On the exhibitions front, Northern Lights: A Century of Design by Young and Mackenzie Architects kicks off on 7 June, with a lecture on site at 1pm by Paul Harron, and after finishing a stint in PRONI the exhibition will then travel across Northern Ireland. There will also be a Spanish Flu conference at PRONI at 2pm on 14 June 2018.

The big event for this year will be the Voices and Votes: Suffrage and Representation of the People 1832-1928 exhibition, commemorating the 1918 Representation of the People Act centenary which extended the vote to women for the first time. We had a sneak peak at parts of the exhibition, which launches on 2 July 2018, and which will look at the legislation, who championed the change, the early experience of women, suffragists and suffragettes, women, class and war, reform, equality, and much more. The exhibition panels will also include QR (Quick Response) codes for attendees to engage with on their mobile devices, lining to other websites and more. In addition, an exciting addition to the Spatial NI website will see an interactive map with links to documents and stories at various locations across Northern Ireland linked to the fight for the vote. There will also be a graphic novel launched to illustrate the stories of Lady Edith Londonderry and Countess Markiewicz, which will tie in to the key stage 3 of the Northern Irish schools curriculum. There will be a few other events and releases tied into the exhibition, so keep an eye on the PRONI website for more details!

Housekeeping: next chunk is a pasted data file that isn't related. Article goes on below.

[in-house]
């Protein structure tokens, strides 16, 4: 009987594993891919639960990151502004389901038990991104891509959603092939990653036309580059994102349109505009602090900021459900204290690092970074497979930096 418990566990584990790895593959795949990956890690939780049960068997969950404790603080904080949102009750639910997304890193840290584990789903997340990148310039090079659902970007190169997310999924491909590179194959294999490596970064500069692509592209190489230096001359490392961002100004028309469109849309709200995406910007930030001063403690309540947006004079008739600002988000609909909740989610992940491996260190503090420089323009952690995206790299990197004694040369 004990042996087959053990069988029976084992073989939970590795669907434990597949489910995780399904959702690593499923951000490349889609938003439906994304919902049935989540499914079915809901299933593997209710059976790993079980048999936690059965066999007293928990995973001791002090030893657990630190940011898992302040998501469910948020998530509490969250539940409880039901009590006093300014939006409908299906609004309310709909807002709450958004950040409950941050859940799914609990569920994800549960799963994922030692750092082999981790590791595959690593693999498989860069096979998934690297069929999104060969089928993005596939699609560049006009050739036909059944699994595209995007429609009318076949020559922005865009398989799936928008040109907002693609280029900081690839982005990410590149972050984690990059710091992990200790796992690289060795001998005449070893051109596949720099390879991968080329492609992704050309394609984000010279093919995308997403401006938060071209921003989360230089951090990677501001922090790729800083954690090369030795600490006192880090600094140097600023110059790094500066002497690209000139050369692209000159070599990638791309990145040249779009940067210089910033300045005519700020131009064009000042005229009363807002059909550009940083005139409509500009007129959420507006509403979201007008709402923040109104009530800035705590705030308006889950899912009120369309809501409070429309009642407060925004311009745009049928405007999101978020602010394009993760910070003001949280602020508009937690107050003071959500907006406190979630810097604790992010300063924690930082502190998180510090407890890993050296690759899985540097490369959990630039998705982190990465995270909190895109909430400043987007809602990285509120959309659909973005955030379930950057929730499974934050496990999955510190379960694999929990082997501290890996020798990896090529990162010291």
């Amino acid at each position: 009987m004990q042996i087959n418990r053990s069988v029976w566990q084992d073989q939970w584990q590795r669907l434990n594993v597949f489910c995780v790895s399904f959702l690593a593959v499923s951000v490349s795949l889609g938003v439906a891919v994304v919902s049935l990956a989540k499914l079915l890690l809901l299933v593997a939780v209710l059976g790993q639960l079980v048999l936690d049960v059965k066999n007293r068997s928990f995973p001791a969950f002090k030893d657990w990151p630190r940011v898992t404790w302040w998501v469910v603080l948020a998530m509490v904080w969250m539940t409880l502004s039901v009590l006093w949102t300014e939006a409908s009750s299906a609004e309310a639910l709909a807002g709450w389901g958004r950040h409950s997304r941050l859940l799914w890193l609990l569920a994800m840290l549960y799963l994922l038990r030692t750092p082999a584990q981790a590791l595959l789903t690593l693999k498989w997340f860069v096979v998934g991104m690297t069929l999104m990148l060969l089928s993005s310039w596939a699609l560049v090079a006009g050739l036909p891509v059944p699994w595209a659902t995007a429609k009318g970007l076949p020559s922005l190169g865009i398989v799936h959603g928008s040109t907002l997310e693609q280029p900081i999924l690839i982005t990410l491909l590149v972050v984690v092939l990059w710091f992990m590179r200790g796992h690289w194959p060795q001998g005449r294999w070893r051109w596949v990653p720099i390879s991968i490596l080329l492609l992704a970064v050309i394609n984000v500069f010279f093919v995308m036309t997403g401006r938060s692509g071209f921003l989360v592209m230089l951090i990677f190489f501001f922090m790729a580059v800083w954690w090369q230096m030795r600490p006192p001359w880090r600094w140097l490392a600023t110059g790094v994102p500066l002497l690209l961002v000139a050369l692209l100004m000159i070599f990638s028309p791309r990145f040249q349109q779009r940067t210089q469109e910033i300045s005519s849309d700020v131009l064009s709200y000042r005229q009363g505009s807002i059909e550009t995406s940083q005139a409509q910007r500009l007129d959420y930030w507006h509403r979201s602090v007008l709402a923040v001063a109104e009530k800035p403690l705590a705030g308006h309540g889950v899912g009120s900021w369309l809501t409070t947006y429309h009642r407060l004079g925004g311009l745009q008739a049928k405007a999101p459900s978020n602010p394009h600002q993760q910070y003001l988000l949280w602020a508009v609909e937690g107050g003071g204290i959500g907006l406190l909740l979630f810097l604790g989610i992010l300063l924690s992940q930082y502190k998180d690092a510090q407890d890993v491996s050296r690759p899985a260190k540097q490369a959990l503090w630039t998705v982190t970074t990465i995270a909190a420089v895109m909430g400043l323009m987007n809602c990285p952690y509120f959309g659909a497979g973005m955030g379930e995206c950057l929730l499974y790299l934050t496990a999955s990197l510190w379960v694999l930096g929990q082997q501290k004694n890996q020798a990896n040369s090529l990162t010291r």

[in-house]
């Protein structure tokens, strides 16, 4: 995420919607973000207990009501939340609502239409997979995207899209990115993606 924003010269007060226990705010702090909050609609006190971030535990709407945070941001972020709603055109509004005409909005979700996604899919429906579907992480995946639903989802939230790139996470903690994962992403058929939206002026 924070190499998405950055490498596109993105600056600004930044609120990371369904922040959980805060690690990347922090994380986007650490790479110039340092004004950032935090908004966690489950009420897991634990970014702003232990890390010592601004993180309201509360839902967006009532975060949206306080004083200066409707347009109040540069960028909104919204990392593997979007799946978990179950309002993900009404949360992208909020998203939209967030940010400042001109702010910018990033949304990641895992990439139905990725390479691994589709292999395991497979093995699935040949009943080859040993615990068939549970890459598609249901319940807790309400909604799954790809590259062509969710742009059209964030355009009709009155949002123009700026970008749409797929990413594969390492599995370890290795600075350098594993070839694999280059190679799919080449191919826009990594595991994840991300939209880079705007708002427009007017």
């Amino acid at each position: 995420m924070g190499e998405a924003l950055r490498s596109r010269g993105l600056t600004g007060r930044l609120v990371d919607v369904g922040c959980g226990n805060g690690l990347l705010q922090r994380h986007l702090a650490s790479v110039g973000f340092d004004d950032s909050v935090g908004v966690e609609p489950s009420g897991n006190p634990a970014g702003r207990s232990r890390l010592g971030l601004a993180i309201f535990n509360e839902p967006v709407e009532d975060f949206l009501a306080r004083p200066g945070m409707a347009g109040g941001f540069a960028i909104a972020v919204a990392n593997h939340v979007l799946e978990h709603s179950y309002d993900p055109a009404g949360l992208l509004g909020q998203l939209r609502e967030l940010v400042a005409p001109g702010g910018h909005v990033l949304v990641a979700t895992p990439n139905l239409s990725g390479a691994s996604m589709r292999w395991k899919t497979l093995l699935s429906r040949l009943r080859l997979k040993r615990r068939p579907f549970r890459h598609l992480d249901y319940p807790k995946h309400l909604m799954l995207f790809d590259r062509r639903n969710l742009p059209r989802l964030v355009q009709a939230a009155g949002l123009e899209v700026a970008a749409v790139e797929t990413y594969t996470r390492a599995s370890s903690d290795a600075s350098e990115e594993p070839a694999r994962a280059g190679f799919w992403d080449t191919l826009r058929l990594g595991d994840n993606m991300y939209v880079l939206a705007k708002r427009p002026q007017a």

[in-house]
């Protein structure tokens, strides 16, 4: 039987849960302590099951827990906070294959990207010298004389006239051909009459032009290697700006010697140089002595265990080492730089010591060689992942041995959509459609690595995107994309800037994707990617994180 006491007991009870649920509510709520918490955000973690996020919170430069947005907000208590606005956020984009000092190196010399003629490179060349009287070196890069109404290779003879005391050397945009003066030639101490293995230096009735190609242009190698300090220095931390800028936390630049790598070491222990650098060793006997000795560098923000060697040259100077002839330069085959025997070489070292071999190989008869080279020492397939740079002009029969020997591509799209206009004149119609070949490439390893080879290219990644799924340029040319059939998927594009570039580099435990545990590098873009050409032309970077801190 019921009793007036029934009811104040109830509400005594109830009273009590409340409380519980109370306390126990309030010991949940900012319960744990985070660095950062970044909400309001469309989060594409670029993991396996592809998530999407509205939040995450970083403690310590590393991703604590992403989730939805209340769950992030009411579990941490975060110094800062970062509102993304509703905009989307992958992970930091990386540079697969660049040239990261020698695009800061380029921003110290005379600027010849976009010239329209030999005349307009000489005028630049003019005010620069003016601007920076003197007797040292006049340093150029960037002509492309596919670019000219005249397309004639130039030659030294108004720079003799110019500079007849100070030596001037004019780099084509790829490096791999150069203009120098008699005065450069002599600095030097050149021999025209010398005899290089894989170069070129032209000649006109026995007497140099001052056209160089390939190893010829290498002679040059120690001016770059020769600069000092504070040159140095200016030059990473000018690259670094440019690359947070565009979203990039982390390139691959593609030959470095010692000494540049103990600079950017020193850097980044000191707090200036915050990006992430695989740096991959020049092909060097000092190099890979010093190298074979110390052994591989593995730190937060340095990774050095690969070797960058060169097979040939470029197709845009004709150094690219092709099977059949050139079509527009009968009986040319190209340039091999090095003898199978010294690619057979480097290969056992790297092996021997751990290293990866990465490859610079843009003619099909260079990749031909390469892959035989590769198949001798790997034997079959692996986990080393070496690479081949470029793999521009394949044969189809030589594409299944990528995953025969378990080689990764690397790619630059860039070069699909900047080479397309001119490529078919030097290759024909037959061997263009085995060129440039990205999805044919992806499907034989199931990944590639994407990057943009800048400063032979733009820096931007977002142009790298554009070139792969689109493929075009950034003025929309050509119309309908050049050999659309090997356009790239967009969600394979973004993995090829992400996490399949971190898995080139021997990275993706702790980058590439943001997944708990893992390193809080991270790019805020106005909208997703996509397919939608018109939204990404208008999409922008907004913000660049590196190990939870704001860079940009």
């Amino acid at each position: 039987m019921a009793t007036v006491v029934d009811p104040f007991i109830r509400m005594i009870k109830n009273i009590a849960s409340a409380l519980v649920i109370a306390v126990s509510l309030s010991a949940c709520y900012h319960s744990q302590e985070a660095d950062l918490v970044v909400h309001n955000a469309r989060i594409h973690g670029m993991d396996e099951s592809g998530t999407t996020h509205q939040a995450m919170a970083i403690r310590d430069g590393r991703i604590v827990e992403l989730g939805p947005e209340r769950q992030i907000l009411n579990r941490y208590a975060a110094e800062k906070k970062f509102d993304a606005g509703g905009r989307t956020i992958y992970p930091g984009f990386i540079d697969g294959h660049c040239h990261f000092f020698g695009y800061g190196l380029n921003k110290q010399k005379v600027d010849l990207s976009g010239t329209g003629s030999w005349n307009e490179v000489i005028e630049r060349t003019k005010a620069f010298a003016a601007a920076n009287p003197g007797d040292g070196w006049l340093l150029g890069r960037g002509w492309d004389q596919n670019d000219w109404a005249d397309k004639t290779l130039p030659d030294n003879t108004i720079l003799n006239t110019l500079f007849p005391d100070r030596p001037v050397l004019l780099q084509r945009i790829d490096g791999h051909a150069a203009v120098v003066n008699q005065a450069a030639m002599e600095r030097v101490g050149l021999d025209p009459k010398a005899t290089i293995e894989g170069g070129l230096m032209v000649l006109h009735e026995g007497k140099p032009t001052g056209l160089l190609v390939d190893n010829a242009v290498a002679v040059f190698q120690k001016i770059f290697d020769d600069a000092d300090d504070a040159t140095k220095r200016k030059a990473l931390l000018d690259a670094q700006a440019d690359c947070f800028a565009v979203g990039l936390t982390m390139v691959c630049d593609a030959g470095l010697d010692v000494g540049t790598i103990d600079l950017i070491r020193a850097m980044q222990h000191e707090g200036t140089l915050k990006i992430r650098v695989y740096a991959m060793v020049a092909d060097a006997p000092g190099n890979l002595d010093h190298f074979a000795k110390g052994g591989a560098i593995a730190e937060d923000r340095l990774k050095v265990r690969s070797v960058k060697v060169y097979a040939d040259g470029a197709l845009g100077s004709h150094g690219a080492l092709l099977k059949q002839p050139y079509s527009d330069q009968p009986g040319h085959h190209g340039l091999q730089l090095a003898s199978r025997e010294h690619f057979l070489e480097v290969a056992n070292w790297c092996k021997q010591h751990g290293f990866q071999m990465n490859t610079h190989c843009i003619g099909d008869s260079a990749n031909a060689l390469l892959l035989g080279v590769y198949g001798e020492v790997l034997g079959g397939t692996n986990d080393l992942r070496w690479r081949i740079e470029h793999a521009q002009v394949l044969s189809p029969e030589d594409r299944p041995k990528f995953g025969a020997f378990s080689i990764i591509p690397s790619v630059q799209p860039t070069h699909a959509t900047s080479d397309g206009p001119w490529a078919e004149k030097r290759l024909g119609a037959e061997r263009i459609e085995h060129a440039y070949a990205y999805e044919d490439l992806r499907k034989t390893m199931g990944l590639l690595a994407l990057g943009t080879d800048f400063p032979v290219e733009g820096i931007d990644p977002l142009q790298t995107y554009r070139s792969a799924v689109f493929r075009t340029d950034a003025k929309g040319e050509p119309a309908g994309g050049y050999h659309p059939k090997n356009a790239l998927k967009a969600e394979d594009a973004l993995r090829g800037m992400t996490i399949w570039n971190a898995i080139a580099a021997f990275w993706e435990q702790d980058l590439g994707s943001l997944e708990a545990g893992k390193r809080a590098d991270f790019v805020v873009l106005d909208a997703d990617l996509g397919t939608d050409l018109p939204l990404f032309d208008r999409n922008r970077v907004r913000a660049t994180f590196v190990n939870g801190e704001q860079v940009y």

A further exhibition in the works is one on prisons in Northern Ireland, from bridewells to the present day, mostly dealing with the late 19th and early 20th century.

On publications, as well as the new Plantations of Ulster, 1640-41: A Collection of Documents reproduction, PRONI is currently working on a re-invention of its former Steps to Partition facsimile pack, for release in September. The exact format of this is still being worked on, but there may be two versions, one for school use, and one in more depth for a more general release.

Finally from the meeting, PRONI is still working on being Northern Ireland's first accredited archive, and made its submission in March, with assessors visiting the archive in May. Good luck to the archive, the best in the UK as far as I'm concerned!

After finishing the meeting, I made my way to the search room, and kept bumping into folk, including Michael Rooney from Ancestor Network, and a couple called Alex and Nancy who heard me give a talk in Toronto three years ago, and who are active members of the Toronto branch of the Ontario Genealogical Society. Requisite selfies were duly acquired...!



Chris

For my genealogy guide books, visit http://britishgenes.blogspot.co.uk/p/my-books.html, whilst details of my research service are at www.ScotlandsGreatestStory.co.uk. Further content is also published daily on The GENES Blog Facebook page at www.facebook.com/BritishGENES.